Evernote – Sigh. This is my lament. I have appreciated Evernote quite a lot over the years – enough to pay around $30/year to use it. But the new pricing since Evernote was acquired is more like $130/year! That’s too much for what I get out of it. So I’m saving my notes elsewhere. So far, I’ve saved my old notes to OneNote through a complicated process that I am not yet sure was reliable. I still have access to my old notes through the free Evernote account I retain. I find that I’m saving new notes in Google Docs in a designated folder tree. We shall see where this goes – if OneNote can capture my note taking attention or if Google documents prevail. FYI, OneNote uses part of my OneDrive terabyte for what it keeps in the cloud. This is fine by me, since OneDrive isn’t so useful to me otherwise.

Office 365 – This is good software. I like it and use it a lot, particularly Word, Powerpoint, and Excel. I also like Google apps – particularly Google Documents on Google Drive. So far, I’m not a fan of Office trying to push me to OneDrive instead of local storage. I have my local storage system worked out already, thank you, with good backup and sharing solutions in place. I really like that Word in Office 365 online will transcribe audio files. This is very helpful to me since I tend to combine study using audio classes and lectures with exercise.

Weather apps – I have Accuweather, 1Weather, The Weather Channel, Wunderground…. and others. I sort of like Wunderground even though it has never really recovered from being purchased by IBM some years ago. I use Chronus Pro to display weather info on my home screen. Also, I’m checking out the Windy app and find it sometimes useful – the free version only so far.

TV Apps – Pick what you subscribe to, be it Netflix or Britbox or Acorn or AppleTV or…. There’s nothing interesting to see here. They’re all kind of bad at user interaction but adequate for showing TV shows. Some allow downloading for viewing offline. The offline experience is iffy at best for all of them, in my experience. Sometimes it works ok. Other times… Oops, that show is “expired” or it just won’t play. I use VLC for viewing video files and sometimes for listening to audio files from my private library.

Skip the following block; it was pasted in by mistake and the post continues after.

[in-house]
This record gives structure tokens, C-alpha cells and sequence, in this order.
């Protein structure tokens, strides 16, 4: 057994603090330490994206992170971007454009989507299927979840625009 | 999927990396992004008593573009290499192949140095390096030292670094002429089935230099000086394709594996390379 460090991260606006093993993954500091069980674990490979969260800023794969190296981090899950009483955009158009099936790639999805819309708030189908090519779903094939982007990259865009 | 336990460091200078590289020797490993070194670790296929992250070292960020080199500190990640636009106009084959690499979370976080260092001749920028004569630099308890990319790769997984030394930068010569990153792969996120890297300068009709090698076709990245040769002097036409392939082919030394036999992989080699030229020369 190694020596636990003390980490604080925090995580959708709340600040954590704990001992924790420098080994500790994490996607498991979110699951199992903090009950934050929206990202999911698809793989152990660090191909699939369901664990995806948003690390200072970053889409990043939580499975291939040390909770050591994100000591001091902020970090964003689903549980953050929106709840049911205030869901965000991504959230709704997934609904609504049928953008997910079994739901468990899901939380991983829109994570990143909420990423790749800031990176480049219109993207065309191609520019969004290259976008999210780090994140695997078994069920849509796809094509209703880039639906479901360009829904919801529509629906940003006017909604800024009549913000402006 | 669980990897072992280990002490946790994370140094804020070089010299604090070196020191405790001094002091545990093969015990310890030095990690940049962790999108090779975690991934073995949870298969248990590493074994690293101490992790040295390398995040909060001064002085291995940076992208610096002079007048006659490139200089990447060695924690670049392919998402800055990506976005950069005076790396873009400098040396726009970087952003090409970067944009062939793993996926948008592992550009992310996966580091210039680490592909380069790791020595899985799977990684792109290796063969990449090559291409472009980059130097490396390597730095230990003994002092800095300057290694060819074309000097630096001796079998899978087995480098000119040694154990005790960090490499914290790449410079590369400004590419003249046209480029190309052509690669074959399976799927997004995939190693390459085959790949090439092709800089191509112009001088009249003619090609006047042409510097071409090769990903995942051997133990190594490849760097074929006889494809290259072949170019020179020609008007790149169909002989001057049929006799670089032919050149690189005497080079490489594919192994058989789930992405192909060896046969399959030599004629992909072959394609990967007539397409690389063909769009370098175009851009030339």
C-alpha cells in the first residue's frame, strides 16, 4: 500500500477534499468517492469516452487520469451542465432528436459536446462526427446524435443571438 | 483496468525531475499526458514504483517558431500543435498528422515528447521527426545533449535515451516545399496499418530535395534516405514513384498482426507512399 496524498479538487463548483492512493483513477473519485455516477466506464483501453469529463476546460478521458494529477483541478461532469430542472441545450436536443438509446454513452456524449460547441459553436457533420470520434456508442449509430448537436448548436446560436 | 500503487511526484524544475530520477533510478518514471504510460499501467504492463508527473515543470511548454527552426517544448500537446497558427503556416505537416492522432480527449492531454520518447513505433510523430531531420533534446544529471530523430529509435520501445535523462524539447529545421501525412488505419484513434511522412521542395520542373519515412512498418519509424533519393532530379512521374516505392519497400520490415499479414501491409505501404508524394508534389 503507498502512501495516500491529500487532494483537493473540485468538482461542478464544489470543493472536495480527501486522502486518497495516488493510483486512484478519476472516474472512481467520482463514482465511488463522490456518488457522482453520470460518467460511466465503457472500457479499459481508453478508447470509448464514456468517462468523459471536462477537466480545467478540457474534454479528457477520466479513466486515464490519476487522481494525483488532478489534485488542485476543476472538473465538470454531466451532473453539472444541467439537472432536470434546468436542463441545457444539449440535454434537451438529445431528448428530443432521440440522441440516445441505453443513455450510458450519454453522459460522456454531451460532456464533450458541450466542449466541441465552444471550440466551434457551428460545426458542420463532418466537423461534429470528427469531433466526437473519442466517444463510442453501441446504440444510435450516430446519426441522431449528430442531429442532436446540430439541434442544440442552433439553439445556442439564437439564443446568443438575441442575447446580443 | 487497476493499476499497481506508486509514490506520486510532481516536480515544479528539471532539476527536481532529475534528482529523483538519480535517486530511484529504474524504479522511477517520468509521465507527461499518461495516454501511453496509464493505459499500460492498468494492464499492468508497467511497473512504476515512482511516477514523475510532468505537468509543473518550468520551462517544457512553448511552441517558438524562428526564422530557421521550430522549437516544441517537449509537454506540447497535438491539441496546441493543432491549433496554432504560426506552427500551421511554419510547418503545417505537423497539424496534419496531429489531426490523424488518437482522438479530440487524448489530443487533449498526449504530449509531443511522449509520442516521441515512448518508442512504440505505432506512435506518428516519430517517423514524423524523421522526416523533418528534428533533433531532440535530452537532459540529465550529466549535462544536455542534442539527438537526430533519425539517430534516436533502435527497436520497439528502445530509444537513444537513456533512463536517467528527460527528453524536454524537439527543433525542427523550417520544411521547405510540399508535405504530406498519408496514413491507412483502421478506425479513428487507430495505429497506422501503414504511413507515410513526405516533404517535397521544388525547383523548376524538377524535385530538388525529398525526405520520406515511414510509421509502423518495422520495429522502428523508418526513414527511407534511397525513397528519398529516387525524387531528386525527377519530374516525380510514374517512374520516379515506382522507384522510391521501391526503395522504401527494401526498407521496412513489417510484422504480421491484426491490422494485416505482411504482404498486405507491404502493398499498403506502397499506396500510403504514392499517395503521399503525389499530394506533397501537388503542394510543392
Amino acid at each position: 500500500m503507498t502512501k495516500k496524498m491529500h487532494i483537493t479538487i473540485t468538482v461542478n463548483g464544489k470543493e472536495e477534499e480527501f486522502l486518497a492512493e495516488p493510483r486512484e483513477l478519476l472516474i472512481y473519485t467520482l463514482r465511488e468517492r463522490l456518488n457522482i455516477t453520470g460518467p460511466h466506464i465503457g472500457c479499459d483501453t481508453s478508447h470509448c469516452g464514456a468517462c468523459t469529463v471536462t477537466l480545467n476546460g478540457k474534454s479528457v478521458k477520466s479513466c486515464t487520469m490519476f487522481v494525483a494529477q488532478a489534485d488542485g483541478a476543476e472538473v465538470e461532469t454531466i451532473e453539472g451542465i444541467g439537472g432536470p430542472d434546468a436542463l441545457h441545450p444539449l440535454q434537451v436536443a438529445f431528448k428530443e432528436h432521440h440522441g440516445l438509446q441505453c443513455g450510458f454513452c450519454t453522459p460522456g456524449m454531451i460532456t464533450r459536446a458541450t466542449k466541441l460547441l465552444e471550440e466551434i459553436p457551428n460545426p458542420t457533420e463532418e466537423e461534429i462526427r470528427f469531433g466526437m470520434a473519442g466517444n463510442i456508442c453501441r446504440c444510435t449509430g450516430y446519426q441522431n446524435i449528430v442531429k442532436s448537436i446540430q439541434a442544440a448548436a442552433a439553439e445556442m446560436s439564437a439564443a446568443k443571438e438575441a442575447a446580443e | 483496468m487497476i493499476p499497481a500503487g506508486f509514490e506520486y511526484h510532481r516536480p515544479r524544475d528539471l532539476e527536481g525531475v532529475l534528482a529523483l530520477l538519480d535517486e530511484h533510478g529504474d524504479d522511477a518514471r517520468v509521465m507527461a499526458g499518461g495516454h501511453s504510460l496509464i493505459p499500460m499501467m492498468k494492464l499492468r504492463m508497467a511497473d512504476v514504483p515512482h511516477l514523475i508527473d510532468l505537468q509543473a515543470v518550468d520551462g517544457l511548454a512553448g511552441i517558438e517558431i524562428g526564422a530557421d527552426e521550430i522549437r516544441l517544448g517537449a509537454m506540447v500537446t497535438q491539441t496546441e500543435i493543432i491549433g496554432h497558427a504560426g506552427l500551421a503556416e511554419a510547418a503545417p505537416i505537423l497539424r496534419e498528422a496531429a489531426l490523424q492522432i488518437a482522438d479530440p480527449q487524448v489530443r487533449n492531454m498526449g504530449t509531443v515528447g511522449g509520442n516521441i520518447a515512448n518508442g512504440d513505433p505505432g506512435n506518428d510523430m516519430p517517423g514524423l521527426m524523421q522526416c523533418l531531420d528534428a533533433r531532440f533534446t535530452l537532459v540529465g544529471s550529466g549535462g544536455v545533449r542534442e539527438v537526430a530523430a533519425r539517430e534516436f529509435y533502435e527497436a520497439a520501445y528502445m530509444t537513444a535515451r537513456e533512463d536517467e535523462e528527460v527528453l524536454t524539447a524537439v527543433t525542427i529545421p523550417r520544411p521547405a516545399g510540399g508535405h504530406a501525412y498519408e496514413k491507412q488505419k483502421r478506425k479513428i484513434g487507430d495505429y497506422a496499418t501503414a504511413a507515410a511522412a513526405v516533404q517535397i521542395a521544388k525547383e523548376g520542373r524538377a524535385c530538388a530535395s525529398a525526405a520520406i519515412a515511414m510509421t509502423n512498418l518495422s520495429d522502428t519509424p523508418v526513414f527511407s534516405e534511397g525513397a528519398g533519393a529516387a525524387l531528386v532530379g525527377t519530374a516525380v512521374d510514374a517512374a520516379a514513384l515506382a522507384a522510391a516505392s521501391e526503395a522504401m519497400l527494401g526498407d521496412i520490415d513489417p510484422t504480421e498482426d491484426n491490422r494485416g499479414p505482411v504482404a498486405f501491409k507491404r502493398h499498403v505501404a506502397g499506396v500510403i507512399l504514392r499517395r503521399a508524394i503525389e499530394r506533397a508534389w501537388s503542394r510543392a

Adobe Acrobat – Yeehaw! While there are other good PDF file readers, Acrobat will audibly read your PDF to you. And the Liquid mode, or whatever it is that makes PDF files more readable on a phone screen is kind of nice.

Adobe Scan and Google Photoscan work well for digitizing documents into pictures. I haven’t done a lot of converting scanned images to text, but Google Lens does the trick for me in simple cases I’ve needed.

Google Lens – Speaking of Google Lens, this is a really useful tool for identifying whatever you just took a picture of or extracting text from a picture. You can access it from Google Photos or the Camera app or even Chrome. Google image search is also pretty good at finding the origin of photos on the web.

Travel Apps – It’s generally worth having the app for the airline that you are traveling on and the car rental company that you are renting a car from. The airline apps keep you officially informed and can be used for checking in, digital boarding passes, etc. The car rental apps are often helpful in bypassing the rental counter (and the associated long line) and going directly to your car. For generic flight tracking, I use Flightview Elite in addition to airline apps.